Photo: Levi sitting in our van at about the time of the incident described in this article.
I've been thinking a great deal about trauma lately. I'm not completely sure why, but the topic has been invading my thoughts for weeks. As I've read and thought more and more about it, I've started to recall several traumatic stories from my personal life...events that changed me in both positive and negative ways forever. Over a three-week period, I want to share these stories with my readers in the hope that something I write will help them deal with their own traumas. Keep in mind, these are stories I have rarely told anyone.
This second story truly terrified me. It occurred about seven years ago when my youngest son, Levi, was only two years old. Beth (my wife) and I were sitting on our living-room couch with Levi, who was suffering from the flu or some other seasonal ailment. His temperature had spiked, and Beth was leaning back deeply in the couch, holding Levi in her lap and against her chest, and caressing his hair. I was scrunched down beside the two of them at eye-level with Levi. At one horrifying point, as I was gently assuring Levi that everything would be OK, his eyes suddenly rolled back in his head, and he began to convulse violently. Not wasting a second, I grabbed him in my arms, and ran to our van. I leapt into the driver's seat, tore out of the driveway, and began racing down the road, en route for the hospital, using every ounce of police high-speed driver's training I had received years earlier. I was driving with my right hand only and holding a shuddering two-year-old in my left arm, his head leaning on my chest. Neither of us was wearing a seatbelt, even though my speed reached 90+ mph.
About 40 seconds into our reckless journey, as I was approaching a major highway intersection with a stoplight and moderate traffic, I felt and heard Levi take a deep breath and then exhale every ounce of air in his tiny lungs. Then nothing. No noise, no continued breathing, no convulsing. And then his body went limp in my arm, and his head flopped forward...lifeless.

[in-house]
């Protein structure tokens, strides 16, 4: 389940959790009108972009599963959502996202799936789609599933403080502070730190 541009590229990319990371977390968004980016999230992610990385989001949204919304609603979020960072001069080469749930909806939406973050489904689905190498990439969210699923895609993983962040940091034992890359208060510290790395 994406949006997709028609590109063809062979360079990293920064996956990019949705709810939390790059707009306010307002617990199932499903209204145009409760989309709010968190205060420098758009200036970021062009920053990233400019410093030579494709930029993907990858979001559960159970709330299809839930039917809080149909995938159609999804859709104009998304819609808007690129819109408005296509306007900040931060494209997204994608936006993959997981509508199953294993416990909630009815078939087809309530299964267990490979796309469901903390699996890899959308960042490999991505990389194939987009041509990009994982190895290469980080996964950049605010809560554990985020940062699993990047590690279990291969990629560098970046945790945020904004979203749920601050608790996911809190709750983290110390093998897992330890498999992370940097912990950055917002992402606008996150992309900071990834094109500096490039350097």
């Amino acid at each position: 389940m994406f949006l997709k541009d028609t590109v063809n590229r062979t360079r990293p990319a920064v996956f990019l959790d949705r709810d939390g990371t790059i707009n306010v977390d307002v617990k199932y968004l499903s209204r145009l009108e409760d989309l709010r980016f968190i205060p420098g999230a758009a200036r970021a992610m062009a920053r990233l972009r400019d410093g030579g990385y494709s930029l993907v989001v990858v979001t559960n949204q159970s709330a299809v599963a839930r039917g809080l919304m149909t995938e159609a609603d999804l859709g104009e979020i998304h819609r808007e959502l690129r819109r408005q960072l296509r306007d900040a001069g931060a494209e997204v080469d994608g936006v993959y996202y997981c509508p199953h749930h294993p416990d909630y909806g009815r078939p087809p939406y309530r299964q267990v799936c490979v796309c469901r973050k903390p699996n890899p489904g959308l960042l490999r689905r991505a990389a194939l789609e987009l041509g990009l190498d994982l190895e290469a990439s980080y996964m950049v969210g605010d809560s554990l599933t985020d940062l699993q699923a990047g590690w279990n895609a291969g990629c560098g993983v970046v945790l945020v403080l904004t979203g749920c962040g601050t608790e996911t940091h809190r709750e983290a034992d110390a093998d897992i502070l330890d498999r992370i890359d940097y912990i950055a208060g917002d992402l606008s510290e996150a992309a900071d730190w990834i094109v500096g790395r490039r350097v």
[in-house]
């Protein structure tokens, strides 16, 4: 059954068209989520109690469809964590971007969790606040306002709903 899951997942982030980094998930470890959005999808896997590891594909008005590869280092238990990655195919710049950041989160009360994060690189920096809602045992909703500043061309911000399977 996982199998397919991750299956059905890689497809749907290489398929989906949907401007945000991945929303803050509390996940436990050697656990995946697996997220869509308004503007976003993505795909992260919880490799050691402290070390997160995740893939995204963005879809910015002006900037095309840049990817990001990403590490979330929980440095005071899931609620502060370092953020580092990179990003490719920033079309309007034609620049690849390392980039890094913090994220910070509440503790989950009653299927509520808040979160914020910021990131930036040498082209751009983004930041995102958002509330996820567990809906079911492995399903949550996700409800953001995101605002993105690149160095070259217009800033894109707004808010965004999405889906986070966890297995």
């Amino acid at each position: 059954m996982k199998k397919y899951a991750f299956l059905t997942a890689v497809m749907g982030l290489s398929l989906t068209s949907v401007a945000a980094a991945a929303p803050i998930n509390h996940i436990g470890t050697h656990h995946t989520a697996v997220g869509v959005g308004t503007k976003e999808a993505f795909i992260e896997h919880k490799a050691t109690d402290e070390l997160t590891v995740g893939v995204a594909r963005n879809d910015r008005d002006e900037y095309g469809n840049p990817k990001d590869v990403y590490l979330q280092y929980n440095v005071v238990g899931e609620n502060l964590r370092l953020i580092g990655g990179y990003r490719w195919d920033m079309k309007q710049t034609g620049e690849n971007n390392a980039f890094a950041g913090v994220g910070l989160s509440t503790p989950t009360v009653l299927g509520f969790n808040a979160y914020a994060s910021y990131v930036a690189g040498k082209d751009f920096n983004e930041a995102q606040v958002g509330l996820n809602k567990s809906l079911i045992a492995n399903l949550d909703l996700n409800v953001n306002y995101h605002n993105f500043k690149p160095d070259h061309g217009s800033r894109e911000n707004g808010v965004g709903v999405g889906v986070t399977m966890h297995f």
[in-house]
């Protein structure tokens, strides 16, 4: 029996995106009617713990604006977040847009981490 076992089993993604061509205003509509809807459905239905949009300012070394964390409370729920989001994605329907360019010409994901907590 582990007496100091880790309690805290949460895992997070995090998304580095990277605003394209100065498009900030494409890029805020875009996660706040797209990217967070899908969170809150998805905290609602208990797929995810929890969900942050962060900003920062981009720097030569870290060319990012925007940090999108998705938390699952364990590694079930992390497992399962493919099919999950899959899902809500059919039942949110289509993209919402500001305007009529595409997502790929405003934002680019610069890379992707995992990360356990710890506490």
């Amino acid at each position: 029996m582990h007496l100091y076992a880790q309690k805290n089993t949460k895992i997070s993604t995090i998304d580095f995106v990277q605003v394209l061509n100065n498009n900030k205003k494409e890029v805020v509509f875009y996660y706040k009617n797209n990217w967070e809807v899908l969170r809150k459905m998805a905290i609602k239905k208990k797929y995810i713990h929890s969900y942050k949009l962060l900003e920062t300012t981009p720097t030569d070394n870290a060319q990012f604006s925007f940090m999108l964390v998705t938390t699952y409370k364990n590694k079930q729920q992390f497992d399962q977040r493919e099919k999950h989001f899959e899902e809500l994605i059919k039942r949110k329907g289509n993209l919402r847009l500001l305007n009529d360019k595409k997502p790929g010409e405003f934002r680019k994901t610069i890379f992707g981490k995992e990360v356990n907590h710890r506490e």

I'll admit, I almost panicked. There I was in the middle of the highway, at least two miles from the hospital, in traffic, and my son was no longer breathing. Fortunately, at that point, I realized something that I can only describe as miraculous: at this intersection--poised less than 50 yards from my car--was a city firehouse, and I could tell that the firefighters and rescue personnel were on station. Braving oncoming traffic, I laid on my horn and whipped into the firehouse parking lot with total abandon, unconcerned about colliding with another vehicle. Indeed, I'm not sure I even checked for oncoming traffic. I was in a zone.
As we approached the front of the firehouse, I noticed about a dozen firefighters and EMTs rushing from the building. They had apparently heard my horn and knew an emergency of some sort was afoot. Before I could exit my vehicle, an EMT grabbed Levi from my arms and instinctively sprinted to the nearest ambulance. He jumped into the back of the ambulance with Levi and another EMT and closed the door. I dropped to my knees, crying out to God to save my boy.
I'm sure that less than a minute or two passed before one of the EMTs emerged from the ambulance with her status report, but I felt like I had been given time enough to finish a marathon or watch an entire Major League baseball game. Fortunately, her news brought time back into perspective, and the relief that washed over me is something I wish to feel again. And I cried in relief and thanksgiving knowing that Levi was alive...breathing and conscious.
We later learned that Levi had suffered from a severe febrile seizure, which is a violent reaction to increased body temperature in children. The emergency room physician said that the seizure was actually a good thing, as it had "reset" Levi's system and allowed his temperature to decrease. Within a few hours of the incident, Levi was back to normal, clueless about what had transpired.
But I've never forgotten that day and what it taught me. Life is such a fleeting thing for each of us. We are here one day and only a distant memory the next. Riding with Levi that day taught me how important my family is to me and how critical it is to spend as much time as possible with those you love. Never take the people in your life for granted. Neither they nor you are promised even one more second on this earth. So, make every second count!
Note: Soon after this incident, I wrote a poem about it, which became part of the thesis project for my Master of Fine Arts degree in 2015. I tear up every time I read this poem.
Riding with Levi
Pupils hidden, only whites
visible, a convolution of sound
as your mouth foams and body
shakes like a San-Andreas night.
I grab your violent body, rush
in waves to an ambulance
that is only a minivan, gray
and white-walled in memories.
Left arm filled with your lifelessness,
right hand grasping the wheel,
we ride together, shaken on lined asphalt,
cracked tectonic chasms, road fissures.
I feel you take your last breath,
exhale only when I hug tight
your fragile frame. Wash of cold
across each fiber of muscle strung
between my shoulders and neck,
down to the tingling of my fingers.
I cannot feel my soul, even as yours
soars in beautiful ascent.